Abstract P5-14-04: Preoperative single-fraction partial breast radiotherapy – Initial results from a novel phase I dose-escalation protocol with exploration of radiation response biomarkers
Purpose/Objectives(s): Women with biologically favorable early stage breast cancer are increasingly treated with accelerated partial breast techniques. However, many alternative techniques require costly specialized equipment not routinely available in most radiation oncology facilities. In addition, suboptimal cosmetic outcomes have been reported with the external beam technique, possibly related to large post-operative treatment volumes. To address these issues, we designed a phase I dose-escalation protocol to determine the maximally tolerated dose (MTD) of a single radiosurgery treatment delivered preoperatively to the intact tumor plus a small margin.
Materials/Methods: Women aged 55 or older with clinically node negative, ER and/or PR+, HER2-, T1 invasive carcinomas were enrolled (n = 26). Patients with low/intermediate grade in situ disease <2cm were also included (n = 6). Breast MRI was required for target volume delineation. An intensity-modulated treatment plan was designed to deliver 15, 18, or 21Gy in a single fraction. An additional breast MRI, including T1-weighted, T2-weighted, diffusion-weighted and dynamic-contrast enhanced imaging, was obtained prior to lumpectomy which took place within 10 days of radiation treatment. Acute toxicity was assessed 3-4 weeks after radiation and any grade 3/4 toxicity possibly, probably, or definitely related to treatment was considered dose limiting.
Tumor tissue was obtained from diagnostic and lumpectomy specimens. Immunohistochemistry (IHC) for Fas was performed on paraffin-embedded samples before and after radiation. A histoscore was created using the average membrane and cytoplasmic staining intensity multiplied by the percentage of positive cells.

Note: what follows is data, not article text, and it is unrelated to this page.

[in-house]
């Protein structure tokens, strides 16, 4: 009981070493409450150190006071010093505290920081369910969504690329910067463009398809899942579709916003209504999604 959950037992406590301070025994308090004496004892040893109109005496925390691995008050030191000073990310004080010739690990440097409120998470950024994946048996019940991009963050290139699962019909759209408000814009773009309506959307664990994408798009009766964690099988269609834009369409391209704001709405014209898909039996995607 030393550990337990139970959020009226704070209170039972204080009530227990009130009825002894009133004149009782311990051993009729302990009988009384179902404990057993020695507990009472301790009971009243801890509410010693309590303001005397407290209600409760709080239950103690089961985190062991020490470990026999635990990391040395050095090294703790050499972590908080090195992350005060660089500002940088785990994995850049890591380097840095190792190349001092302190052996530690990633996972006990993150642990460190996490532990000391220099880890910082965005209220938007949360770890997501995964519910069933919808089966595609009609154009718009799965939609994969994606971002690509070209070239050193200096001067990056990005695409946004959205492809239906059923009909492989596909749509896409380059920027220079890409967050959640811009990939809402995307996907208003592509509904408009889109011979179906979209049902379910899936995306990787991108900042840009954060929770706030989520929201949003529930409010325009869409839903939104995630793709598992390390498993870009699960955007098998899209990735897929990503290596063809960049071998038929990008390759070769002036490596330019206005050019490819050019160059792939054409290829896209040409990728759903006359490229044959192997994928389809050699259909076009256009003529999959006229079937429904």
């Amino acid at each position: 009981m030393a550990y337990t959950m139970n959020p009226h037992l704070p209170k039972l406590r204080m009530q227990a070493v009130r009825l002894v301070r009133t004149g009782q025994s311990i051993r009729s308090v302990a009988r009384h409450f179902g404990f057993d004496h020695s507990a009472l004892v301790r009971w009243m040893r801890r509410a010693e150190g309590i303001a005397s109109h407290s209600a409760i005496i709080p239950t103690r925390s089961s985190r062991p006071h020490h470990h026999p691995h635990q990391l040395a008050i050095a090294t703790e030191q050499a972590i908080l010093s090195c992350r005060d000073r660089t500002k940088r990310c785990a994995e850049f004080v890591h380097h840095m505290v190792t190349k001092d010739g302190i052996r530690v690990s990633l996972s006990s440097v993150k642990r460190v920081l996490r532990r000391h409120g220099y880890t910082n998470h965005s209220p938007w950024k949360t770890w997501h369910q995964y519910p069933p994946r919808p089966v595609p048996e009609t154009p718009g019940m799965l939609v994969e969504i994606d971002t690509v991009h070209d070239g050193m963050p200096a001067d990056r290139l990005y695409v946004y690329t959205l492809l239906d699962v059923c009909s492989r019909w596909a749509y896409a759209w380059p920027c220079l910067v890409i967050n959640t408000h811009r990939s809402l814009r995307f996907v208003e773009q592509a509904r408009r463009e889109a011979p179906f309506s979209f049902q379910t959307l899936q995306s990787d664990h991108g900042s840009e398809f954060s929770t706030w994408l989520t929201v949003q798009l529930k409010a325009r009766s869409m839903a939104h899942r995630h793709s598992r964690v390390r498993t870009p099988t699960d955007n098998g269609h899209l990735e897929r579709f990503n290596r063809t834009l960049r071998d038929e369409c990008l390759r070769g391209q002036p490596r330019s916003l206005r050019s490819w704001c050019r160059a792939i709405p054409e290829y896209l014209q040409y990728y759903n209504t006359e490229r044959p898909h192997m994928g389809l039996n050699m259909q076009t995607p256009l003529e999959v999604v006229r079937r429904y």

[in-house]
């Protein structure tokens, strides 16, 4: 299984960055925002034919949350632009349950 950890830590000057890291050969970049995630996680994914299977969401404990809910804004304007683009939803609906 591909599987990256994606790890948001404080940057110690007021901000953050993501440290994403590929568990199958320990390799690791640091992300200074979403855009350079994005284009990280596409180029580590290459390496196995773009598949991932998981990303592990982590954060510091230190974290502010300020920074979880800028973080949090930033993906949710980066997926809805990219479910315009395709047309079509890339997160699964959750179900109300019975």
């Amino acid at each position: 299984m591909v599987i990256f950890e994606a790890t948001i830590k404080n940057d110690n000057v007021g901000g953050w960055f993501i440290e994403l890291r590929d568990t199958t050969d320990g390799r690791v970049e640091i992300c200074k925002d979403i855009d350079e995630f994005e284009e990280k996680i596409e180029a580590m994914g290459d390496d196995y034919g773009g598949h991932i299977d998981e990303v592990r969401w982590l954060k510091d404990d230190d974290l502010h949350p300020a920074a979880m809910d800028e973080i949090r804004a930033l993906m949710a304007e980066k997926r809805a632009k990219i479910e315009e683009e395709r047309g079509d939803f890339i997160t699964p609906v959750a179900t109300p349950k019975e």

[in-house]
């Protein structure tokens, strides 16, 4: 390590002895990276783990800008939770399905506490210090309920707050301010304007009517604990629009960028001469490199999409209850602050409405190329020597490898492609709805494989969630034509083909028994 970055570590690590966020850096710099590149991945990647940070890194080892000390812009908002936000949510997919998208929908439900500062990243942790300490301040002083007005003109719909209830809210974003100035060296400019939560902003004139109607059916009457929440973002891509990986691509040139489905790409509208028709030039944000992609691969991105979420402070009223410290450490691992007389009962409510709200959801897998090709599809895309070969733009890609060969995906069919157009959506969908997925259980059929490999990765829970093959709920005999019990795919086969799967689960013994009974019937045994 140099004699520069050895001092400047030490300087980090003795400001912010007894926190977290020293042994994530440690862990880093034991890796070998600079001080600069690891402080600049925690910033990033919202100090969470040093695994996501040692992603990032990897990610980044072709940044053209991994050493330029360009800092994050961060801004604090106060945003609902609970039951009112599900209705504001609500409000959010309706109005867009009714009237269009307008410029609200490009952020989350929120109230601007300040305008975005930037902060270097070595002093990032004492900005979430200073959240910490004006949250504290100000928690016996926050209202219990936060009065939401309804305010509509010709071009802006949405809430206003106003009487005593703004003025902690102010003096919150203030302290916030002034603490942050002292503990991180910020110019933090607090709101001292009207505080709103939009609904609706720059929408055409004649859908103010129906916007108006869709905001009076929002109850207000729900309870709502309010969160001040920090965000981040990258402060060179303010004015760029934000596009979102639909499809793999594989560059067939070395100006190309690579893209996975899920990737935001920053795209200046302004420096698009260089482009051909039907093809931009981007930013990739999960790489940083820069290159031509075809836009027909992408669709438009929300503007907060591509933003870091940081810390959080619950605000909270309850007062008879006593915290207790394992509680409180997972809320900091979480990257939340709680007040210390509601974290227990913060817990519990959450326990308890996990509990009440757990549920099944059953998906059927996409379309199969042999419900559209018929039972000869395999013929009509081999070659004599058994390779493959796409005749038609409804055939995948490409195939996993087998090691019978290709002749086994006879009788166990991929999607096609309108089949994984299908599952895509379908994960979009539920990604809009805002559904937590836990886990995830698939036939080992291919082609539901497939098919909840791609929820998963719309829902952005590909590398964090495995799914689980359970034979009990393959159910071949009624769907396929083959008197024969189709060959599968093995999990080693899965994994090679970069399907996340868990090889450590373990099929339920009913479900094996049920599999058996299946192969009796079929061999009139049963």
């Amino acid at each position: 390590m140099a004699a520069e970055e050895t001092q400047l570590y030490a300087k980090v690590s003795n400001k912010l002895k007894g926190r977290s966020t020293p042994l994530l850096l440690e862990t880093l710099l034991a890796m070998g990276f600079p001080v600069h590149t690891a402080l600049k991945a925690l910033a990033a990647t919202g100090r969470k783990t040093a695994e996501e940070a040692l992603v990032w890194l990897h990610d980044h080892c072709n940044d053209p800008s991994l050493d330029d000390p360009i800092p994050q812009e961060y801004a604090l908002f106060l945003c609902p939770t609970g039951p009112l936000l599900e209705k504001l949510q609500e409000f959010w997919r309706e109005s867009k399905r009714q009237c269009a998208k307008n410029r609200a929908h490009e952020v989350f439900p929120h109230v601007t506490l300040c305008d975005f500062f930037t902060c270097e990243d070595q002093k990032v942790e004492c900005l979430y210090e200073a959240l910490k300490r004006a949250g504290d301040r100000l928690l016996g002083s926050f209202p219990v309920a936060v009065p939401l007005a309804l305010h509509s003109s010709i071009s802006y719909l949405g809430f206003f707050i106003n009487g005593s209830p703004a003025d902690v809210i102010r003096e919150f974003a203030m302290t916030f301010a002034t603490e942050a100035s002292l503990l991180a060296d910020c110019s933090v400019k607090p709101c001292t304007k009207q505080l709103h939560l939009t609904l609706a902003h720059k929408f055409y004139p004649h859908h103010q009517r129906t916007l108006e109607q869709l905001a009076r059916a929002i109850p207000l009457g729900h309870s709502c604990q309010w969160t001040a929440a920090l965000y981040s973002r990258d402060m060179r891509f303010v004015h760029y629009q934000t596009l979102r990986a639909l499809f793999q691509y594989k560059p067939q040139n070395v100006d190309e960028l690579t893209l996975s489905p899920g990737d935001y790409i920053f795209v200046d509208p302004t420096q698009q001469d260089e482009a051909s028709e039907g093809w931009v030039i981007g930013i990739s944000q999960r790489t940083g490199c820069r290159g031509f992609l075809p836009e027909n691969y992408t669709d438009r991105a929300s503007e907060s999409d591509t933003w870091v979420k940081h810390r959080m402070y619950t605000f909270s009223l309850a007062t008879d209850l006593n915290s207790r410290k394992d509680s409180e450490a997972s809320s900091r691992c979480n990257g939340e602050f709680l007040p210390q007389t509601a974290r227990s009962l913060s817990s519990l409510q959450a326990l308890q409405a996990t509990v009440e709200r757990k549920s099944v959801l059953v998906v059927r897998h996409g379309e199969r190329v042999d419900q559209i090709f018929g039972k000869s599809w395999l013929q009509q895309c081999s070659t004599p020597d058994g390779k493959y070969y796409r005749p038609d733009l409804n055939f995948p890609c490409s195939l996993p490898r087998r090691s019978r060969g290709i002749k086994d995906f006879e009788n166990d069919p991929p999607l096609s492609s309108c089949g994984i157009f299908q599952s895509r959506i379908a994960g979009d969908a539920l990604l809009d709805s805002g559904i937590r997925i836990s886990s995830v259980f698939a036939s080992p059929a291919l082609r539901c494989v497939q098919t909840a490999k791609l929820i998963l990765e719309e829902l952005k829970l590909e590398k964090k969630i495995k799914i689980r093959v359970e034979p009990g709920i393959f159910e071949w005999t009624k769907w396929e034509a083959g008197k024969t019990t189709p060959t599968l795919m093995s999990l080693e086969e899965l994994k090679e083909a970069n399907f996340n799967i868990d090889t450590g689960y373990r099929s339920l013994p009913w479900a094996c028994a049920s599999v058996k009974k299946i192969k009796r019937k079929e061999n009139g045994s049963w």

Results: Thirty-two women were treated, 8 each at the 15, 18, and 21Gy dose levels with an additional expansion cohort at the final 21Gy dose level. The maximally tolerated dose was not reached. Three patients required post-operative conventional radiation due to high-risk tumor features (ex. larger primary, nodal involvement).
At a median follow-up of 6.8 months, primarily mild toxicities (grade 1-2 dermatitis, fibrosis, and pain) were noted. At 6 months (n = 20), all reported cosmetic outcomes are excellent or good. At 12 months (n = 10), 80% are excellent or good. Both patients with a fair/poor cosmetic outcome received radiosurgery plus post-operative conventional treatment; one experienced grade 3 breast atrophy. There have been no local or distant recurrences to date.
Post-treatment MRIs were obtained in 20/32 patients, with early indicators of decreased cell density and increased vascular permeability. Sixteen patients had evaluable paired IHC and six demonstrated significant Fas up-regulation after radiation. The mean combined post-treatment histoscore was about twice as high as the mean pre-treatment score.
Conclusion: Preoperative stereotactic radiotherapy to the intact breast tumor can be delivered with widely available clinical tools in a convenient single fraction, and provides a unique opportunity to study breast cancer radiation response. 21Gy did not yield dose-limiting toxicity and will be utilized for future studies.
Citation Information: Cancer Res 2013;73(24 Suppl): Abstract nr P5-14-04.
Horton, JK; Blitzblau, RC; Yoo, S; Georgiade, GS; Geradts, J; Baker, JA; Chang, Z; Broadwater, G; Barry, W; Duffy, EA; Hwang, ES
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